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Project Management

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Project Management Planning & Organizations Minder Chen, Ph.D. CSU Channel Islands Minder.chen_at_csuci.edu – PowerPoint PPT presentation

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Date added: 4 October 2019
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Title: Project Management


1
Project Management Planning
Minder Chen, Ph.D. CSU Channel Islands Minder.chen
_at_csuci.edu
2
Project Manager is a Single Point of Contact
3
Identifying Key Players and Their Roles
Players Roles
4
Players Roles
5
Key Competencies of a Successful Project Manager
  • Long-range perspective An individual's tendency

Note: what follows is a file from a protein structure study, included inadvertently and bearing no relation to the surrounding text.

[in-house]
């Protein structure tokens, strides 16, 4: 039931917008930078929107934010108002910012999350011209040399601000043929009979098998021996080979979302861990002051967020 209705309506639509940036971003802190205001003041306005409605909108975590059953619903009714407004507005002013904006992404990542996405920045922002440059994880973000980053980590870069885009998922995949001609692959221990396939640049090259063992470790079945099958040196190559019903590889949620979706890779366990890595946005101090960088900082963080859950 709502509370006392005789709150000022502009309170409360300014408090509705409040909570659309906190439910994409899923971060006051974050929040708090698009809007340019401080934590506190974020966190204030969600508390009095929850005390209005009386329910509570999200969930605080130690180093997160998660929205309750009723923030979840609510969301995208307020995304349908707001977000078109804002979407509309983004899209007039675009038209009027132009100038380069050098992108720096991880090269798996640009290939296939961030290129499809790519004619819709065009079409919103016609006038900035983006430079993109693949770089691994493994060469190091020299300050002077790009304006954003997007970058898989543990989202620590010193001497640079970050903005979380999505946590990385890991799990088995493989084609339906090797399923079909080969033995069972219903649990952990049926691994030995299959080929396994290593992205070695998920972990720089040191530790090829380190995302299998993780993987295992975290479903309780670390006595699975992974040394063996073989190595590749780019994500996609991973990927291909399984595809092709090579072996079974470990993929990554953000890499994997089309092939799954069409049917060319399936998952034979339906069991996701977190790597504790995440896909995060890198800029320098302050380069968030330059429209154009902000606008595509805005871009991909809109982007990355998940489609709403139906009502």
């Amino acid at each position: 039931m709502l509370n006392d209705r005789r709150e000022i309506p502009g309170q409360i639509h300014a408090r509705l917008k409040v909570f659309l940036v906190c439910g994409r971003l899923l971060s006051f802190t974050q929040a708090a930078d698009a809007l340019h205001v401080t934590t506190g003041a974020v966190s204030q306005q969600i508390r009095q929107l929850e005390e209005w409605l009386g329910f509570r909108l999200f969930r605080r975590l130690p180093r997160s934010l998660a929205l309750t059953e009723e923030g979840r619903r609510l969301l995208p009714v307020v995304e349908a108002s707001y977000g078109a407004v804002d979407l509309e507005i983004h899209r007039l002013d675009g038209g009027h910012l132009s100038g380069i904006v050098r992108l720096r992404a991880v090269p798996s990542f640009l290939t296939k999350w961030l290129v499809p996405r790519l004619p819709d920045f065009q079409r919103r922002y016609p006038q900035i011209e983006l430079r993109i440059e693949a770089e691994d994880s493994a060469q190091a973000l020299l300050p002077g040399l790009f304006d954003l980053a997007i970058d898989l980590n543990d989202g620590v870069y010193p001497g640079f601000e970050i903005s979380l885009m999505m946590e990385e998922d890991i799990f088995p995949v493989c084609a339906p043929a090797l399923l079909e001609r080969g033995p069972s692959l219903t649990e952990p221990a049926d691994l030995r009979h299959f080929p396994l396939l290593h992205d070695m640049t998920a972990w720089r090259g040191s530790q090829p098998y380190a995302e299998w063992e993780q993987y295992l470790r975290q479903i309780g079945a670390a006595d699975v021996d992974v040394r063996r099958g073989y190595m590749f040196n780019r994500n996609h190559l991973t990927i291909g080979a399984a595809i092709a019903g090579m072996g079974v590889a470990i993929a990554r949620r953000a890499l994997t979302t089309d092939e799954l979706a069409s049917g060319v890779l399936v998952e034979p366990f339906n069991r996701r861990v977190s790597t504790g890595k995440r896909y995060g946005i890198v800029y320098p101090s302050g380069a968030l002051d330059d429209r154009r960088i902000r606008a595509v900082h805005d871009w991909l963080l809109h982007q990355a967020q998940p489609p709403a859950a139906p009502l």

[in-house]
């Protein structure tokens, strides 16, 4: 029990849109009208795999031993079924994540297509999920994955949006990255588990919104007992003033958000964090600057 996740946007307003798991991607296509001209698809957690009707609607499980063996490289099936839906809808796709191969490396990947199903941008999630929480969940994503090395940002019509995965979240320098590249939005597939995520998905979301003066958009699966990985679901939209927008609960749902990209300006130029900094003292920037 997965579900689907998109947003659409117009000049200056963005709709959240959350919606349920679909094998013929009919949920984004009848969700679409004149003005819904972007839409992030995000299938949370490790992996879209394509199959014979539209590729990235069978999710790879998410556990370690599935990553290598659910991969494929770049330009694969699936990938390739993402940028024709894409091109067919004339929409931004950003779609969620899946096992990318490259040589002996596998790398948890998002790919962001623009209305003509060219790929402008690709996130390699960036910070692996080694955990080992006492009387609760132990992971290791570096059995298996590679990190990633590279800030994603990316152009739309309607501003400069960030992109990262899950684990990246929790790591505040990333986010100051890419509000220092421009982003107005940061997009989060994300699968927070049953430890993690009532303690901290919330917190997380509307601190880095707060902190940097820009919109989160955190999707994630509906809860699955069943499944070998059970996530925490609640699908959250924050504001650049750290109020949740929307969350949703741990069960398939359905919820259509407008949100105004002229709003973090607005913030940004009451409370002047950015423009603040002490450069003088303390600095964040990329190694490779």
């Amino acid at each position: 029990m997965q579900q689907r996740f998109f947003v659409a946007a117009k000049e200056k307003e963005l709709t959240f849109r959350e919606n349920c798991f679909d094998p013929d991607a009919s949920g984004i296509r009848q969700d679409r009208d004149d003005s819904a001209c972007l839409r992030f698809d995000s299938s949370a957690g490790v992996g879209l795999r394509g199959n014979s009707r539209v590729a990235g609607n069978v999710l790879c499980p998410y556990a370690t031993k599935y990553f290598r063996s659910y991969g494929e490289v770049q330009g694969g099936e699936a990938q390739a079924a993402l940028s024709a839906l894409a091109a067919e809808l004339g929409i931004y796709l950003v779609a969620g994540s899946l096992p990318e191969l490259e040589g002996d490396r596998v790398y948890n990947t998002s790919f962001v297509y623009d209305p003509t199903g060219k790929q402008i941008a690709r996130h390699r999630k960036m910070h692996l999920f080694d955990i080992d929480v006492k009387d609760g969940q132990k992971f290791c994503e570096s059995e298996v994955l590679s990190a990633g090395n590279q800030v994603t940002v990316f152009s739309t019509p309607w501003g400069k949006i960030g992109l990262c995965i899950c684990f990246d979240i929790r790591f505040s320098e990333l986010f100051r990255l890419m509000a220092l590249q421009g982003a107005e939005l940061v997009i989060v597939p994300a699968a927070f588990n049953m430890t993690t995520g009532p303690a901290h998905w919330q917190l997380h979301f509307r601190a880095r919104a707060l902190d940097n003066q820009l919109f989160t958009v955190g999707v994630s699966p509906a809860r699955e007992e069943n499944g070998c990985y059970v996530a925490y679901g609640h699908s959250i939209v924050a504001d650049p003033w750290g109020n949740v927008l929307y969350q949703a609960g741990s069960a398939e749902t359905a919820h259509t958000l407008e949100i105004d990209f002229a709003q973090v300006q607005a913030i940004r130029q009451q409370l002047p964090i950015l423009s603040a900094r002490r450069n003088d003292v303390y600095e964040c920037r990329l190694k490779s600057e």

to consider long-term implications and
    possibilities when acting or making decisions
  • Risk-taking, venturesomeness An individual's
    tendency to try new ideas and take action in the
    face of potential risks
  • Clarification of goals An individual's ability
    to define and clarify project and individual
    goals
  • Innovation and creativity An individual's
    ability to apply imaginative thinking and
    generate original ideas and thoughts regarding
    business issues
  • Participative problem solving The extent to
    which an individual solicits and applies the
    ideas and knowledge of others in solving problems
  • Systematic thinking and planning An individual's
    ability to apply a systematic approach to
    thinking through issues and planning team and
    individual activities

6
Key Competencies of a Successful Project Manager
  • Strategic inquiry An individual's tendency to
    sort through and handle complex or conflicting
    information and to prioritize issues and
    alternatives
  • Political awareness An individual's ability to
    develop and maintain a sensitivity to personal
    and organizational relationships and to their